When 21 Laps approached me about partnering with Jonathan, they sent me the graphic novel. I had read [Chuck’s] novel The End of the F*cking World. I thought it was super cool. But reading the actual graphic novel I Am Not Ok With This, I found myself very charmed by it. Chuck has a very specific voice. I see him as a true artist, in that his offerings are just so unapologetically from his heart and soul. It’s not adulterated at all; it’s very raw. So I really loved it. What I really like about inviting the story into the television space is that opens up the world, maybe reimagines a few things, resets the table a little bit and has a different trajectory, and maybe a different conclusion. They can both co-exist and be celebrations of one another.
I think the graphic novel is a little darker in nature than the TV show. I think we brought it into a little more of a brighter space, not because we think the graphic novel is wrong. But I find there’s a melancholy to the graphic novel that I really love. I think it’s pitch-perfect. But we lightened it a little bit just in terms of tone.
It’s hard to look at this and not think of both classic Stephen King stories like Carrie, and Stranger Things, which itself takes inspiration from King.
Well, you know, listen. You have the classic stories like Stephen King’s Carrie. Roald Dahl’s Matilda. Eleven from Stranger Things. Knowing we were entering the same creative sandbox, wisdom would only dictate that rather than shy away from that and be uncomfortable with it, we should lean into it. We have fun with it. There have been a lot of female characters that share in this treasured landscape. We’re excited that Sydney now gets to be part of that and stand along these iconic characters. I’m a huge King fan, and it was fun to see ways to own the box but play in the same sand in a playful way. Sydney stands on her own, in her own quirky world.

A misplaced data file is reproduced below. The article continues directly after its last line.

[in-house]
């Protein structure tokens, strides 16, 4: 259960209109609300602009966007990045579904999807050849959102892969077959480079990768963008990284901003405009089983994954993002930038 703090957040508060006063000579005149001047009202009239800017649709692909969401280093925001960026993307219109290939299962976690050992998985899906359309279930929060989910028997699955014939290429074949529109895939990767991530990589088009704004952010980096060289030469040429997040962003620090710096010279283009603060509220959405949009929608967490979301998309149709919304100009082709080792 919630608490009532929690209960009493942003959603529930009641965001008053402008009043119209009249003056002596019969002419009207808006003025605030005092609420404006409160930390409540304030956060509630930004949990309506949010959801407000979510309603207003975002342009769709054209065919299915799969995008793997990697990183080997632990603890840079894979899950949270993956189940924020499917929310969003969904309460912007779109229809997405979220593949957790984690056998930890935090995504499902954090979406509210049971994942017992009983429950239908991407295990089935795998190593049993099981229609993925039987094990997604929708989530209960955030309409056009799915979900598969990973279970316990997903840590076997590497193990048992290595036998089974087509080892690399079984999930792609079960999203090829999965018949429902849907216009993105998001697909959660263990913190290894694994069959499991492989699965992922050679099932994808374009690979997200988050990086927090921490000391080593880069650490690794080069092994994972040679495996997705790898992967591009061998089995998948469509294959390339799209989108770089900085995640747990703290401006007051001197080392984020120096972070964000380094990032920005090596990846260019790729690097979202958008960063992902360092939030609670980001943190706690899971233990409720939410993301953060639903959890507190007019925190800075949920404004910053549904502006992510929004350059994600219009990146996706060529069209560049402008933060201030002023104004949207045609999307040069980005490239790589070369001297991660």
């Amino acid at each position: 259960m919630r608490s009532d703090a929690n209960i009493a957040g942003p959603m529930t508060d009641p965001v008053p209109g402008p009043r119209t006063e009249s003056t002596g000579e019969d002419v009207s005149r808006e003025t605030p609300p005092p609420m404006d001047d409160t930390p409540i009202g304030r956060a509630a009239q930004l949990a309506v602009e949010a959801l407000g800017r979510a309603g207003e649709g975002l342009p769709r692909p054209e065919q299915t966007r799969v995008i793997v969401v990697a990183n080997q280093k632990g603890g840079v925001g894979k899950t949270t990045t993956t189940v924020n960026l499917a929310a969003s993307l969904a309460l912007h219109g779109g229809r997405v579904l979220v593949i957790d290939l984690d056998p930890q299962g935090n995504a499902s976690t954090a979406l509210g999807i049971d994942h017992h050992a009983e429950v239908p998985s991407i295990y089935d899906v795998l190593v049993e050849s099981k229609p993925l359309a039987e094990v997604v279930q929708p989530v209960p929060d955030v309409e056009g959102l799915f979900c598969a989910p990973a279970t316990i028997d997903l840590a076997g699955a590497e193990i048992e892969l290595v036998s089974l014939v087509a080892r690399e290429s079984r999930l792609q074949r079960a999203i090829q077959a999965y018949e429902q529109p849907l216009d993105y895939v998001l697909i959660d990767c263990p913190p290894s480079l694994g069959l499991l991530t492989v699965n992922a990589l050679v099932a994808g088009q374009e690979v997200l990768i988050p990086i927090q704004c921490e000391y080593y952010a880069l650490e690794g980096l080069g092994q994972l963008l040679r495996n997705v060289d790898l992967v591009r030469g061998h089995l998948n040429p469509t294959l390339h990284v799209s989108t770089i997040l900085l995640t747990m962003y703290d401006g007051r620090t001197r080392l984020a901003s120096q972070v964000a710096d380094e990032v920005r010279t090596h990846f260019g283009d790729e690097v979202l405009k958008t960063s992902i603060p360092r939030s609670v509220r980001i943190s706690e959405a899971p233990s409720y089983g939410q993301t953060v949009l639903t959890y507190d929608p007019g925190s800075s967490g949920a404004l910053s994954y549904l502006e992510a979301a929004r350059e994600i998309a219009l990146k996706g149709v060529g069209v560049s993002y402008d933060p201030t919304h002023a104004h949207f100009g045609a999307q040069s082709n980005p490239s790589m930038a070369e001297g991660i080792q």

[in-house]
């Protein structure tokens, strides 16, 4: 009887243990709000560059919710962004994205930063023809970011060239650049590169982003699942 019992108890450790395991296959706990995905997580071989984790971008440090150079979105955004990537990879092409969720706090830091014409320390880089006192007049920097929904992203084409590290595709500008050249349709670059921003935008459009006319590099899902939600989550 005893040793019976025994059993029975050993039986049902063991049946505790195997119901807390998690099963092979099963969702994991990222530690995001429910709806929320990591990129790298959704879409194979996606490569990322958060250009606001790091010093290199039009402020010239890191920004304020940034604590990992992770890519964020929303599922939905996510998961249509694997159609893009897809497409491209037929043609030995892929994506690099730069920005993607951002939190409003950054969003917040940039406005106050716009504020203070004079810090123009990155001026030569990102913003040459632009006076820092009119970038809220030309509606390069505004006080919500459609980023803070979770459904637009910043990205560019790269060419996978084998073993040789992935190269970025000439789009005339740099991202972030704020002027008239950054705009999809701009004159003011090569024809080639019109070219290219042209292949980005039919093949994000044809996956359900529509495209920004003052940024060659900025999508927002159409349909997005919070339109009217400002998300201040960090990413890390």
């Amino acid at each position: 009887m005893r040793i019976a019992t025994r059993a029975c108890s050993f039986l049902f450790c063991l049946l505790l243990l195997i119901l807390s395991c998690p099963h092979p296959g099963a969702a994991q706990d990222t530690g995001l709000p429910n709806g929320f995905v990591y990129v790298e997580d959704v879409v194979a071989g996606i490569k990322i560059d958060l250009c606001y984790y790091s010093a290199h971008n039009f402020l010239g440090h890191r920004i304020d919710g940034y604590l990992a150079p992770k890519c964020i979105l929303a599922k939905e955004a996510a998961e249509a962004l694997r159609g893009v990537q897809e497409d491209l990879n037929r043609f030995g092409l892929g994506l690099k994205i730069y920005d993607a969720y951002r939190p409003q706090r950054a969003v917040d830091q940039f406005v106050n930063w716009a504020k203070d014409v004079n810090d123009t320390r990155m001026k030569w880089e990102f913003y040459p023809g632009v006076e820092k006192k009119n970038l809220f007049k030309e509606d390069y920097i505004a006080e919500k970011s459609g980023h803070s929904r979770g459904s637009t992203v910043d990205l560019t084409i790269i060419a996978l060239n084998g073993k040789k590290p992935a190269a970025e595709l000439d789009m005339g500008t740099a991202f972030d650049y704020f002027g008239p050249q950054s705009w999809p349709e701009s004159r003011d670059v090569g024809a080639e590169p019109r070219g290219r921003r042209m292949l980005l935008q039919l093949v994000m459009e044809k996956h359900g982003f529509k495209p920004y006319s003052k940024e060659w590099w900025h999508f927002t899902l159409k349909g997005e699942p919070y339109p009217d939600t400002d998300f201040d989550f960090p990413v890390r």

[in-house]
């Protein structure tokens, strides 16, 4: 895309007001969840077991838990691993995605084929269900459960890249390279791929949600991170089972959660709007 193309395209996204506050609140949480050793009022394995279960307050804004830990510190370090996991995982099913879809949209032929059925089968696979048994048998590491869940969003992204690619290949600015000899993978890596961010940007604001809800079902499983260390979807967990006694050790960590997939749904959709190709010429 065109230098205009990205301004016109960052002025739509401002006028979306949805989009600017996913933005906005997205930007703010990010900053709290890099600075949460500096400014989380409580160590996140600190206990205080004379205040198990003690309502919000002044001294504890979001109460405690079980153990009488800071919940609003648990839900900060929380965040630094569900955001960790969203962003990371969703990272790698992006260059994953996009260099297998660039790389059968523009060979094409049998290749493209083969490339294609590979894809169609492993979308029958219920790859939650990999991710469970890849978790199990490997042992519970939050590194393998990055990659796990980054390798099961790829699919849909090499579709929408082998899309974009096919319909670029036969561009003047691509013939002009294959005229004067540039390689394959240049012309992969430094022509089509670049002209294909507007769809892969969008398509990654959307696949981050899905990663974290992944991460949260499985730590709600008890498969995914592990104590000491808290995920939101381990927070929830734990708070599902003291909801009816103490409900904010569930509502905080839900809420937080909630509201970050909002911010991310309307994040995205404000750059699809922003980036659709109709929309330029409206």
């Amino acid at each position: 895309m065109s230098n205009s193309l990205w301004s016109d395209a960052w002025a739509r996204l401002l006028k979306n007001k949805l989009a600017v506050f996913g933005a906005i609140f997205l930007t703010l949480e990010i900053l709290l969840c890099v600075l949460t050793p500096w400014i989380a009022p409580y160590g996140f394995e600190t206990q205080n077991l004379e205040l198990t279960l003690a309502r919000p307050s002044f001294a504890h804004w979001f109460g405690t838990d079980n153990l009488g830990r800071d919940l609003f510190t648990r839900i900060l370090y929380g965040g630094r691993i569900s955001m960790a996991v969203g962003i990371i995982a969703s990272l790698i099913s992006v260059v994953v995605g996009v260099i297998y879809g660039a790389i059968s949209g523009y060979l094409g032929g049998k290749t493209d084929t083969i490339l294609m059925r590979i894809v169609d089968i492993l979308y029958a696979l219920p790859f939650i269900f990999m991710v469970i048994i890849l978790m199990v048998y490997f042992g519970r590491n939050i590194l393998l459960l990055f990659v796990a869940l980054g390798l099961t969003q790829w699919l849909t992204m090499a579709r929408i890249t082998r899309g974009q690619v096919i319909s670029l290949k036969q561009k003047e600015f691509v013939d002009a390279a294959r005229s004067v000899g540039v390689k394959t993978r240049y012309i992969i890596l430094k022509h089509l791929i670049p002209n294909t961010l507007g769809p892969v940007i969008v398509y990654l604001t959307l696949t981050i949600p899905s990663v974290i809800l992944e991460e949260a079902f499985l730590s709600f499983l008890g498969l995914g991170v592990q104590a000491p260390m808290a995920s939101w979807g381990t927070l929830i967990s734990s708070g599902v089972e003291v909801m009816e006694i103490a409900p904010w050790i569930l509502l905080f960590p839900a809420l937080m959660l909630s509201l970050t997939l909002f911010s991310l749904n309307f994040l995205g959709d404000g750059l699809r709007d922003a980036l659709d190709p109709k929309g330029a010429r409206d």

One intriguing element to me in this show is the lack of cell phones. There are a couple of instances where we see them, but very rarely. That’s a gift to a thriller writer, but it also raises questions about “when is this happening.” Was it a deliberate choice to not nail down a year in which this takes place? It could easily be the early 90s up to now.
Wonderful question. The original graphic novel does not rely heavily on technology. It feels like it could easily exist in different time periods. We have it a bit in the pilot. But it was extremely deliberate. The reason why we have a couple touches of cell phones in the world was that nobody wants to feel like this world has lifted out of the pages of the graphic novel. For example, Spider-Man’s New York is not our New York, know what I mean?
I think so.
Spider-Man’s New York has a very specific look and feel to it. In the same way, in this world, or whenever you’re dealing with characters with superhuman abilities, you want the world to feel very used to them, as if they exist within a mythology unto themselves. So we have cell phones in there to say it’s modern day-ish. We want it to familiar and unfamiliar at the same time.